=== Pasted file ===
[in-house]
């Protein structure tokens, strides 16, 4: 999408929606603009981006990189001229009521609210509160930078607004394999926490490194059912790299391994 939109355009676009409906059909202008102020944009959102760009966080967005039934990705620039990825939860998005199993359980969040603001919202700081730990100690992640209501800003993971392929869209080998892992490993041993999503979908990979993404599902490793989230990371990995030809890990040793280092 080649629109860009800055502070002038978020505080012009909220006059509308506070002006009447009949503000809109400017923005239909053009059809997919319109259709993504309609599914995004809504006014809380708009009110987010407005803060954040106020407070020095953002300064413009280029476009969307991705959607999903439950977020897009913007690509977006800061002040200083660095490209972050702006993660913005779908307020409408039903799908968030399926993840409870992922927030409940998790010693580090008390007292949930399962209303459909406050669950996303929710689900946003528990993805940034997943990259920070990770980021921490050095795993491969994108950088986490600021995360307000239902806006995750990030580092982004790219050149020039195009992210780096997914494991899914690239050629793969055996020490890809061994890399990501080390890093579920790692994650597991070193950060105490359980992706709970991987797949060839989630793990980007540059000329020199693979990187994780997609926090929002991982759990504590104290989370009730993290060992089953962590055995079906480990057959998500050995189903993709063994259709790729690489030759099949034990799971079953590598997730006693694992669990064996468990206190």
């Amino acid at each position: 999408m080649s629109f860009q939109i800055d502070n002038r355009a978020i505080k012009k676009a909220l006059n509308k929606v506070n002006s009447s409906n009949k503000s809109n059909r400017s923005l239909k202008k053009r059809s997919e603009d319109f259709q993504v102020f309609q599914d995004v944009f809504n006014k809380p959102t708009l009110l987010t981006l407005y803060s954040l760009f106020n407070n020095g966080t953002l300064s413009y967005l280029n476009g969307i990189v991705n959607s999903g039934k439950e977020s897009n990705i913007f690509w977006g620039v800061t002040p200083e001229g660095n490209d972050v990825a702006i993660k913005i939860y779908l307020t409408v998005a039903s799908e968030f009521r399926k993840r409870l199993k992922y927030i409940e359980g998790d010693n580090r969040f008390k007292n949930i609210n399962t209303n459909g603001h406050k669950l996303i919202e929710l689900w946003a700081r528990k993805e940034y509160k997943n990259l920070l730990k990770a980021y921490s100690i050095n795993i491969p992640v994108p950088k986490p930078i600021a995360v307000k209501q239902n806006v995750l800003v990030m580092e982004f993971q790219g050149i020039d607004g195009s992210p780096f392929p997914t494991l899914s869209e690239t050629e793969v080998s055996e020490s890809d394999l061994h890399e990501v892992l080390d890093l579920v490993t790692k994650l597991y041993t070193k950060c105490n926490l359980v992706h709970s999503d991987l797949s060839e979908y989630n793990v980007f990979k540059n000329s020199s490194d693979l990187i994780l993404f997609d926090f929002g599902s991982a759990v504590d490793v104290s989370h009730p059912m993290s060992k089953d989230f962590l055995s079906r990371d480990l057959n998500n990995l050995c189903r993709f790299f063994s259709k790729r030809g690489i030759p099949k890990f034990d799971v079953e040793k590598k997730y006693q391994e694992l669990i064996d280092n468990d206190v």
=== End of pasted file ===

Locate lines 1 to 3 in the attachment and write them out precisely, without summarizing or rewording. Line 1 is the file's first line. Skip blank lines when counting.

[in-house]
């Protein structure tokens, strides 16, 4: 999408929606603009981006990189001229009521609210509160930078607004394999926490490194059912790299391994 939109355009676009409906059909202008102020944009959102760009966080967005039934990705620039990825939860998005199993359980969040603001919202700081730990100690992640209501800003993971392929869209080998892992490993041993999503979908990979993404599902490793989230990371990995030809890990040793280092 080649629109860009800055502070002038978020505080012009909220006059509308506070002006009447009949503000809109400017923005239909053009059809997919319109259709993504309609599914995004809504006014809380708009009110987010407005803060954040106020407070020095953002300064413009280029476009969307991705959607999903439950977020897009913007690509977006800061002040200083660095490209972050702006993660913005779908307020409408039903799908968030399926993840409870992922927030409940998790010693580090008390007292949930399962209303459909406050669950996303929710689900946003528990993805940034997943990259920070990770980021921490050095795993491969994108950088986490600021995360307000239902806006995750990030580092982004790219050149020039195009992210780096997914494991899914690239050629793969055996020490890809061994890399990501080390890093579920790692994650597991070193950060105490359980992706709970991987797949060839989630793990980007540059000329020199693979990187994780997609926090929002991982759990504590104290989370009730993290060992089953962590055995079906480990057959998500050995189903993709063994259709790729690489030759099949034990799971079953590598997730006693694992669990064996468990206190």
């Amino acid at each position: 999408m080649s629109f860009q939109i800055d502070n002038r355009a978020i505080k012009k676009a909220l006059n509308k929606v506070n002006s009447s409906n009949k503000s809109n059909r400017s923005l239909k202008k053009r059809s997919e603009d319109f259709q993504v102020f309609q599914d995004v944009f809504n006014k809380p959102t708009l009110l987010t981006l407005y803060s954040l760009f106020n407070n020095g966080t953002l300064s413009y967005l280029n476009g969307i990189v991705n959607s999903g039934k439950e977020s897009n990705i913007f690509w977006g620039v800061t002040p200083e001229g660095n490209d972050v990825a702006i993660k913005i939860y779908l307020t409408v998005a039903s799908e968030f009521r399926k993840r409870l199993k992922y927030i409940e359980g998790d010693n580090r969040f008390k007292n949930i609210n399962t209303n459909g603001h406050k669950l996303i919202e929710l689900w946003a700081r528990k993805e940034y509160k997943n990259l920070l730990k990770a980021y921490s100690i050095n795993i491969p992640v994108p950088k986490p930078i600021a995360v307000k209501q239902n806006v995750l800003v990030m580092e982004f993971q790219g050149i020039d607004g195009s992210p780096f392929p997914t494991l899914s869209e690239t050629e793969v080998s055996e020490s890809d394999l061994h890399e990501v892992l080390d890093l579920v490993t790692k994650l597991y041993t070193k950060c105490n926490l359980v992706h709970s999503d991987l797949s060839e979908y989630n793990v980007f990979k540059n000329s020199s490194d693979l990187i994780l993404f997609d926090f929002g599902s991982a759990v504590d490793v104290s989370h009730p059912m993290s060992k089953d989230f962590l055995s079906r990371d480990l057959n998500n990995l050995c189903r993709f790299f063994s259709k790729r030809g690489i030759p099949k890990f034990d799971v079953e040793k590598k997730y006693q391994e694992l669990i064996d280092n468990d206190v």